“A Walk Around” by Federico García Lorca

A translation on the occasion of cousin Seth’s 50th birthday party.


Among the snake’s forms
and forms that search for crystal,
I will let grow my hair.

With the stumped tree that doesn’t sing
and the boy with the white face of an egg.

With the headbroken little animals
and the ragged water of dried-out feet.

With everything that is deaf-mute and languishing
and butterfly-drowned in the inkwell.

Stumbling around with a different face each day.

Original translation by David Backer.


6 responses to ““A Walk Around” by Federico García Lorca

  1. Try this on for size:


    Assassinated by the sky,
    between the forms that are moving toward the serpent,
    and the forms that are moving towards the crystal,
    I’ll let my hair fall down.

    With the tree of amputated limbs that does not sing,
    and the boy with the white face of an egg.

    With all the tiny animals who have broken heads,
    and the ragged water that walks on its dry feet.

    With all the things that have a deaf and dumb fatigue,
    and the butterfly drowned in the inkpot.

    Stumbling over my face that changes every day,
    assassinated by the sky!


    Translated from the Spanish by Robert Bly

    Your translation is too literal and didn’t “read” like anything by Garcia Lorca that I’ve ever read. Cousin Seth will no doubt appreciate the gesture, though.

    • Thanks for this. I read Bly’s translation before I did mine, though admittedly I don’t have a good sense for what Lorca’s poetry sounds like in general. I’ll have to delve more deeply for sure.

  2. A friend has translated books by Polish writers and says there’s a world of difference between simply translating the words into the second language and maintaining the integrity and meaning and soul of the original work. You have to really know not just the language, but the infinite cultural meanings of the words as well, to be a good translator. I know I’m not there yet. I’m working on some of Neruda’s work and then comparing it to professionals’ work; even among them, there are differences that are too subtle for me to grasp just yet.

    • Completely agree. I’ve only ever attempted to translate writing when I have a palpable connection to the world that produced it. I lived in Quito, Ecuador for two years and translated a book of poetry by a living author there called “Peaton de Quito.” I walked around the city reading that book. I felt the book in the city and vice versa. At that point I felt comfortable translating.

      Lorca’s different, though. On the train today coming home from my cousin’s birthday party I found myself arguing with you, giving you reasons for the decisions I made in this Lorca translation. Maybe none of this matters, but I don’t get to talk about translation a lot since I’m not studying it formally. (In this vein, would you feel comfortable sending along any of the Neruda you’ve been working on? I’ve read some of his stuff in Spanish and English and I’ve read a good deal of his autobiography.) You might also think I’m trying to defend myself as I write this. You’d be right. So, a couple things:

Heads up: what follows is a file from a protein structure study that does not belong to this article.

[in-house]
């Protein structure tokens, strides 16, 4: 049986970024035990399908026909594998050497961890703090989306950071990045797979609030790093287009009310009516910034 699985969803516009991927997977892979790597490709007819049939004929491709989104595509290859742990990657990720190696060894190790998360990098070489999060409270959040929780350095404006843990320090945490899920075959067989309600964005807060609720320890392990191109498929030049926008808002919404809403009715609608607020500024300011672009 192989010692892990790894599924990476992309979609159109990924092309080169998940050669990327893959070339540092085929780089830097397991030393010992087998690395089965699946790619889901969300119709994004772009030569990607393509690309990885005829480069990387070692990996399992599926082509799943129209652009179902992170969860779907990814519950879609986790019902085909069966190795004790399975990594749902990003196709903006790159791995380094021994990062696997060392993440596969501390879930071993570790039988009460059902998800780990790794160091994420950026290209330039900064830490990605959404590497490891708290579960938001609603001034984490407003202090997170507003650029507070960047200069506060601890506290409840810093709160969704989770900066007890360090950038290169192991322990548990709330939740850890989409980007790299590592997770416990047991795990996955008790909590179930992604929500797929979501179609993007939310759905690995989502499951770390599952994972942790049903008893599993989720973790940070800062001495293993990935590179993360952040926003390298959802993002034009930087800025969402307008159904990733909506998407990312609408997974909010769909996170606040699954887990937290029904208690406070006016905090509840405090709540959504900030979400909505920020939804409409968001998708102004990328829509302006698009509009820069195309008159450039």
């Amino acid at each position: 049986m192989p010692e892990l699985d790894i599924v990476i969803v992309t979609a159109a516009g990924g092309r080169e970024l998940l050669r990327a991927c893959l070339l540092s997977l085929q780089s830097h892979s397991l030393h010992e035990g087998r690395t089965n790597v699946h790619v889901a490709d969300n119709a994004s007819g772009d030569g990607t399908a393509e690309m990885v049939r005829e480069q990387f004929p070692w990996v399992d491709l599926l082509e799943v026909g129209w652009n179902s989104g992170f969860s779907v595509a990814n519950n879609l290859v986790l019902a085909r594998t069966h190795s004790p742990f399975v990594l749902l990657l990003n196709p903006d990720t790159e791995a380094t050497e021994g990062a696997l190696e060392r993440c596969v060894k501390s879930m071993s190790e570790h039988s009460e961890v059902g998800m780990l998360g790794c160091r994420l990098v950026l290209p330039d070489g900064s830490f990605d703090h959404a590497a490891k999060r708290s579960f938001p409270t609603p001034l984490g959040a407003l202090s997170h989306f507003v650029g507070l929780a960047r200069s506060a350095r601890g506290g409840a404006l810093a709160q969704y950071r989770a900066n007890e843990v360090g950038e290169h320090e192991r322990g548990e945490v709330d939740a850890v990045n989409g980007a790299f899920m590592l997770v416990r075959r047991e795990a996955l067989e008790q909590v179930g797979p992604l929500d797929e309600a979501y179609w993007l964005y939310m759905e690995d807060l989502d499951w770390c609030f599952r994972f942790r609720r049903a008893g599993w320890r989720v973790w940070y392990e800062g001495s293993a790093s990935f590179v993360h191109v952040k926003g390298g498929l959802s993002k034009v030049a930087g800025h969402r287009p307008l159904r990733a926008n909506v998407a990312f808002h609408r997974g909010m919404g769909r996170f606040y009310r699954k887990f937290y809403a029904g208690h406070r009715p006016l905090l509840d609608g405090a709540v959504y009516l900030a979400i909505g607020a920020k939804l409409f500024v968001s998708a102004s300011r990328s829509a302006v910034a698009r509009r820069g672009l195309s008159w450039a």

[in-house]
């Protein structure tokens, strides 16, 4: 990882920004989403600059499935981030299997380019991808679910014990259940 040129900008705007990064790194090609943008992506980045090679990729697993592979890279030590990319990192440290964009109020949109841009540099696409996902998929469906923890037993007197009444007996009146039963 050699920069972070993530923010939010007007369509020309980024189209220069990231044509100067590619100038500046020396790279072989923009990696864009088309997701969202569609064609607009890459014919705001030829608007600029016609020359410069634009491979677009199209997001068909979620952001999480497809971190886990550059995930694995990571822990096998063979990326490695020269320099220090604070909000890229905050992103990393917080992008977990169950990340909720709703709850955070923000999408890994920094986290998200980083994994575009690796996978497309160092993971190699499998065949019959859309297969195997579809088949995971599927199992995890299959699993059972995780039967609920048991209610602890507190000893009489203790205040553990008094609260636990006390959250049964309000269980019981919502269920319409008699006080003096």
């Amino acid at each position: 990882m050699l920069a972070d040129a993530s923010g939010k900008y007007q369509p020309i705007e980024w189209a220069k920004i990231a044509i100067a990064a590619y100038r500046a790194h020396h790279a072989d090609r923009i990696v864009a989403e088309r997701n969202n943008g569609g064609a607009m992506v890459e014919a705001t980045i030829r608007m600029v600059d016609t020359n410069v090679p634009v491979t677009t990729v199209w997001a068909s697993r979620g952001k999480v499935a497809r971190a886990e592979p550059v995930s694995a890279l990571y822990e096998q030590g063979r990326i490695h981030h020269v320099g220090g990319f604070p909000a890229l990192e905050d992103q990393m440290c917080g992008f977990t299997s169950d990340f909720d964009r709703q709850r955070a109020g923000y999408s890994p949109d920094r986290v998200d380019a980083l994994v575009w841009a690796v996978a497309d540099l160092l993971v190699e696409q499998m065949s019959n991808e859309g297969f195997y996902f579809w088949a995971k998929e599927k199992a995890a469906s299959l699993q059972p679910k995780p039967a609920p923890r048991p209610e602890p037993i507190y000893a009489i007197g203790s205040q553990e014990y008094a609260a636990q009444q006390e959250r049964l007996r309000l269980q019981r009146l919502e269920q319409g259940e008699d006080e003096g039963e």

1) I’ll be attending Columbia in the fall as a graduate student, and I write quite a bit, so Lorca’s series of poems named after the university in “Poet in New York” felt real for me. I’m also returning to the US after living in Ecuador and the sights and sounds and colors of being in New York City are vivid in a new way for me, wondrous just as it might’ve been for Lorca.

      2) The title. The word “vuelta” reminds me of the phrase “dar una vuelta,” which I understand as meaning ‘taking a walk around’ or ‘having a look around’ when there’s a festival or street fair or an exhibition. This is the first poem in the series that Lorca wrote about his experiences in New York as a young man, and I imagine him writing it either as he’s walking, caught in a fit of poetry, or after he’s returned to his dormitory, scribbling in bed about the sites he took in that day on his “paseo” or relaxed touring of the city. That’s why I rendered the title as I did.

      3) “I will let grow my hair.” I didn’t want to copy Bly’s direct translation of the hair growing line, and reading the other poems in the series I detected a certain posing, a flourish in the language, that you can find even in that same poem with the exclamation mark at the beginning. This is coming from a young man in New York feeling the vastness of the city, a man who wrote to his parents that all of Granada could fit into three of New York’s buildings. There’s a certain release there, it seems. So I wrote “let grow my hair” because it sounds like “let go my hair,” like an exhalation, and it voices the flourish I detected.

      4) I thought the “stumped” line was clever and gets at the image Lorca might’ve been intending in the second stanza.

      5) I liked reading the poem as a series of compound adjectives (heaven-murdered, headbroken ((like heartbroken, but more cranial)), and butterfly-drowned). That’s just indulgent on my part, I admit. But that’s how I heard it.

      This whole rant is indulgent, so I’ll stop here. Thanks for engaging me in this.

  3. Beautiful piece… well done!

    I hope you will take a moment to read my featured piece in Language Place Carnival, room 19.

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